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12 volt network switch?

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w6bi's picture
12 volt network switch?
I need to expand a mesh network at a remote site.  It doesn't need a VLAN-aware switch, but it does need to run natively off of 12 VDC.  Anyone got a recommendation?


Orv W6BI
Most of the MikroTik routers/switches will run from 11-30V. Either the lower end switches (RB260GS) or hEX series routers. I prefer the hEX PoE for the full RouterOS and PoE functionality. Our favorite hAP lite would work too with regular firmware ;) Ian
w6bi's picture
Thanks - I'll check them out.
Another switch, and better power?
I'm also interested in very remote weatherproof switches/routers for same  reasons.
Please read below for the key questions??
I recently got a Ubiquiti NanoSwitch, which is outdoor qual and can be pole mounted with the tower nodes.  This way, I didn't have to repackage for the tower...
You only need to run a single PoE LAN cable up the tower.  It has one downlink PoE source RJ45 port, and three devices PoE feed RJ45 ports.
It reportedly runs on "24" VDC passive, and simply passes PoE thru to the three outputs.  The spec sheet claims input range of 21.6-30VDC.
But you have to carefully assess the PoE _current_ draws for each (1A max each), and total for the PoE feed (1.25A max total).
I am running two Rockets (M2 & M5) plus a NanoStation.  BONUS! There is just enought power left to run a PoE PTZ Camera, via the Aux NS port!
And I'm staying below the maxes. Actually _less_ than "spec" loading!  I might even be able to squeeze another cam on the other NS?
And over a 22ga AWG Cat6 HD Outdoor cable of 100ft, I'm down only about 1.2VDC!
>>> Question 1::  I'd really appreciate it if somebody could try running this nice switch on vanilla 12VDC, and see if it still works??  I just haven't had time.  Yet...
Warning!  I can run the above 3-4 devices and keep _under_ the _max_ PoE current limits, _only_ by pushing the power up at the _24VDC_. 
IF I tried it at 12VDC, I would likely have to reduce the nodes loads.  Or likely toast the circuit board traces...
Remember - these UBNT devices typically pull _constant_power_, so shifting volts up means changing currents down.  Do the math!!
In my case, to enable use on either 12VDC or 24VDC station sources, I have
a) a 24VDC PoE PS for mains/generator ops,
and for tactical ops...
b) a small & efficient 12VDC-24VDC converter, with PowerPoles, and alternately,
c) a little PPole "Y" that hooks a pair of PPole equiped batteries in series to provide the 24VDC, plus
d) a set of handy PPole to 5.5mm power plug adapters (homebrew), plus 5.5mm power jack fitted PoE "LAN/PoE" splitters (eBay).
>>> Question 2:: Those little 12VDC-24VDC converters are very inexpensive, potted weatherproof, rugged, and very highly efficient.  So why not simply feed with your apparent 12VDC, and push up the 24VDC????
BONUS!   In this case, you get a _regulated_ 24VDC output, even with wide ranges of "12" VDC inputs, often from 8-20VDC, and even sagging batteries!
Suggestions appreciated, and we'd like to hear what you do?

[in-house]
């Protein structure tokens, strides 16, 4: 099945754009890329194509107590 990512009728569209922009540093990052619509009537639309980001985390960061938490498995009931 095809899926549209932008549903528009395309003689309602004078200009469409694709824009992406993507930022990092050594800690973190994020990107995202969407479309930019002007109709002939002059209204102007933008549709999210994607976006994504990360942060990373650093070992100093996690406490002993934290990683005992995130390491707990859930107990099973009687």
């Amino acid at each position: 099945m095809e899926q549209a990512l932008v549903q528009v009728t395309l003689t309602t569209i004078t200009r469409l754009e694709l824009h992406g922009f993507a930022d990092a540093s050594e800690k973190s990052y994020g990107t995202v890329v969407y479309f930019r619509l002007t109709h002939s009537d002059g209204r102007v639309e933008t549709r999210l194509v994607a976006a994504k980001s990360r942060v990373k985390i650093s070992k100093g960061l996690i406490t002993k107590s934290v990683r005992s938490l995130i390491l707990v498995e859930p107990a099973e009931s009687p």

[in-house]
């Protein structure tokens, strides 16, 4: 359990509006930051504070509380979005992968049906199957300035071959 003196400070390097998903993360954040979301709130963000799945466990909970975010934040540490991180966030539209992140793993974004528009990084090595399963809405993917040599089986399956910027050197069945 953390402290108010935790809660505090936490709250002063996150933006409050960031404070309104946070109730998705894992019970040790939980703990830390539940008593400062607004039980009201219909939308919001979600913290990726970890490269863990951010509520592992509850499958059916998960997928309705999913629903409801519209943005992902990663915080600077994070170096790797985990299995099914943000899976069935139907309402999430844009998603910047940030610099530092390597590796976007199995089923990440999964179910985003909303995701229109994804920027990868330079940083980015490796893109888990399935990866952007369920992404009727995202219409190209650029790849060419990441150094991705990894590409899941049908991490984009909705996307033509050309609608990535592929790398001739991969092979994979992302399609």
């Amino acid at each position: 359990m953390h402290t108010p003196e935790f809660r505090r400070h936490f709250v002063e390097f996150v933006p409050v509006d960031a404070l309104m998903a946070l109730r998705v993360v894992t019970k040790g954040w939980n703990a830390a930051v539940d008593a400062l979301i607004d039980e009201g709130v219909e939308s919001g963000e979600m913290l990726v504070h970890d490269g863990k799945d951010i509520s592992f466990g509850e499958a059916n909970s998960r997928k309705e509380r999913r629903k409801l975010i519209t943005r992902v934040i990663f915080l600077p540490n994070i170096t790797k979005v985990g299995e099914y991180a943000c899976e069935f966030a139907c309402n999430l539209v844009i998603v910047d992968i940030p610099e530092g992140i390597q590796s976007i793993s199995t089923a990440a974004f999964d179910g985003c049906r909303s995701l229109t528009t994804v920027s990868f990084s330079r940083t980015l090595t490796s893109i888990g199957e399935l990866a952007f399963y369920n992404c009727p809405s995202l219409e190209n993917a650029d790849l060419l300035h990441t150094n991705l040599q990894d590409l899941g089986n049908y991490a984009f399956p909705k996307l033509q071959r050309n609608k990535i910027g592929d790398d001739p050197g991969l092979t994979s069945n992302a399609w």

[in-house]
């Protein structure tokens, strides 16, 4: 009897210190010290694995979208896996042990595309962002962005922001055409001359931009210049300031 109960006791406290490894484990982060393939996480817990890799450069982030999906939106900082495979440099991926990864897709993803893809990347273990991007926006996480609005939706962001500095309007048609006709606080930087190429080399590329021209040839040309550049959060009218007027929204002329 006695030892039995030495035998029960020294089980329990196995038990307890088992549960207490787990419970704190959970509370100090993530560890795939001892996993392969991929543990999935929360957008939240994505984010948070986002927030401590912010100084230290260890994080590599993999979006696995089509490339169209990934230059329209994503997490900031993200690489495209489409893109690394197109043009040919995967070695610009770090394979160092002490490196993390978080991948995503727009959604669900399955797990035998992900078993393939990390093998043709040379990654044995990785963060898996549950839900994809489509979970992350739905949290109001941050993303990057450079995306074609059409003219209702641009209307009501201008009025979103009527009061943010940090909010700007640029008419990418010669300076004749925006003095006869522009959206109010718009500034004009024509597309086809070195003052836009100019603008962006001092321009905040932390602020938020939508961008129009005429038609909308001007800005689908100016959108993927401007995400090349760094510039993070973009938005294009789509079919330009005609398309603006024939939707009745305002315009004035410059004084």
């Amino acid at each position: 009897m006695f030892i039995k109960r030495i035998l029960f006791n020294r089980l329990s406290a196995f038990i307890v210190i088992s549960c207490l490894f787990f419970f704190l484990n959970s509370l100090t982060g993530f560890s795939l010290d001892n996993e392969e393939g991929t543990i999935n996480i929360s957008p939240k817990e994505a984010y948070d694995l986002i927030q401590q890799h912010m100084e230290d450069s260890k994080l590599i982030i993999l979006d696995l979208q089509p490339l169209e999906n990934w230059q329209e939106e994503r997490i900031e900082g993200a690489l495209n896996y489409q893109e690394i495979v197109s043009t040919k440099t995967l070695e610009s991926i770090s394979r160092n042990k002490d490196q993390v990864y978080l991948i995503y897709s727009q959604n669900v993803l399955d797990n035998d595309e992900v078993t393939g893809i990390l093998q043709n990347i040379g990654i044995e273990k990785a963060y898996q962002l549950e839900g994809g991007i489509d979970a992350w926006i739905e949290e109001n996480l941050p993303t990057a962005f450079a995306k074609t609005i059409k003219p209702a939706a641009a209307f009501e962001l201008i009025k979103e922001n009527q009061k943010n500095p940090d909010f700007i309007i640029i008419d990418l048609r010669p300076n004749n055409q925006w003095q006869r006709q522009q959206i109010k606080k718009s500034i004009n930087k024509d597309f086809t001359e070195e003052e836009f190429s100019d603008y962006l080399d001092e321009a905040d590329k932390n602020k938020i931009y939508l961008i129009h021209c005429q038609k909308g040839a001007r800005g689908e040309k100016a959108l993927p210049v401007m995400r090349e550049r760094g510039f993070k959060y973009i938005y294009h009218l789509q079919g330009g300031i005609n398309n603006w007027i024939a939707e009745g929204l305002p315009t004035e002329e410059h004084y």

Thanks & 73!
Gene :

My notes
I use those cheap 12-24V converters too. Battery system is 12V nominal but I always bump the switch and PoE up to 24V. One install here has 75-100' runs up to the roof so 24V is necessary. I have plenty of spare network cable up there so it all runs direct to a hEX PoE at 24V downstairs. I prefer to run cable and have fewer things to break that are out of reach. Another option is to use a MikroTik PowerBox Pro and run 24V seperately over 18ga (or pair up 4+4 wires in your outdoor cat5 cable!). The PowerBoxes are just hEX PoE's in an outdoor case. Like most of their switches/routers, one can power it and pass power to all ports from ethernet port 1 subject to current limitations and voltage drop, but it also has a DC input jack for full power on each port. Voltage in is the voltage out. Ian
K6CCC's picture
I have been VERY happy with
I have been VERY happy with my Mikrotik switches - I have five in daily use here.  One is the RB260 and another is the current version of that - the CSS106-5G-1S.  They are VLAN aware if you need that.  There is also a POE version, but I don't have those.  Works just fine on 12V DC.
W6RUF's picture
Nano switch on 12
Im running a Nano Switch, feeding it 12 volts through a single 30 foot Ubiquity ToughCable.  On the pole I’m running a Nanobridge, Rocket, and a cheapy 12volt PTZ camera.  It works fine.  I didn’t bless it with math or tactical just works.
NETGEAR Works Fine
I have a few of the Netgear GS10x series switches running from 12V with no problems. I made up pigtails to the coaxial connectors from power poles.
k1ky's picture
TP LINK TL-SG108E Power 9 Volts DC
We use the TPLINK TL-SG108E Managed switches at our repeater sites that don't have Internet (VLAN1) onsite.  These run on 9 Volts, easy to convert downward from 12V.  They support VLAN2 DTD as well as connected computers, cameras and similar devices.  Otherwise the Netgear Prosafe GS108T supports POE in and will run off 12V DC.
We opted for option 2 in our
We opted for option 2 in our deployment, it's cheaper. The Ubiquiti is native 24vdc so you'll need the 12vdc->24vdc converter. The Netonix will tolerate 10~72vdc and still provide reliable PoE power at the configured 24vdc or 48vdc.

Option 1: Netonix WS-8-150-DC (if PoE is needed)

Option 2: Ubiquiti ES-5XP & DC-DC Converter Amazon Part # B06W2HTFW4 (If Poe Is Needed)

Option 3: Most Linksys/Cisco/HP unmanaged switches are native 12vdc. I have a Linksys/Cisco WRT54GS2 V1 in my hand now that's 12vdc. Assuming PoE isnt needed this should be in any IT guy's junk pile.

Justin Kennedy
K5DLQ's picture
Most UBNT devices that I've
Most UBNT devices that I've seen from from 11VDC to 24VDC.

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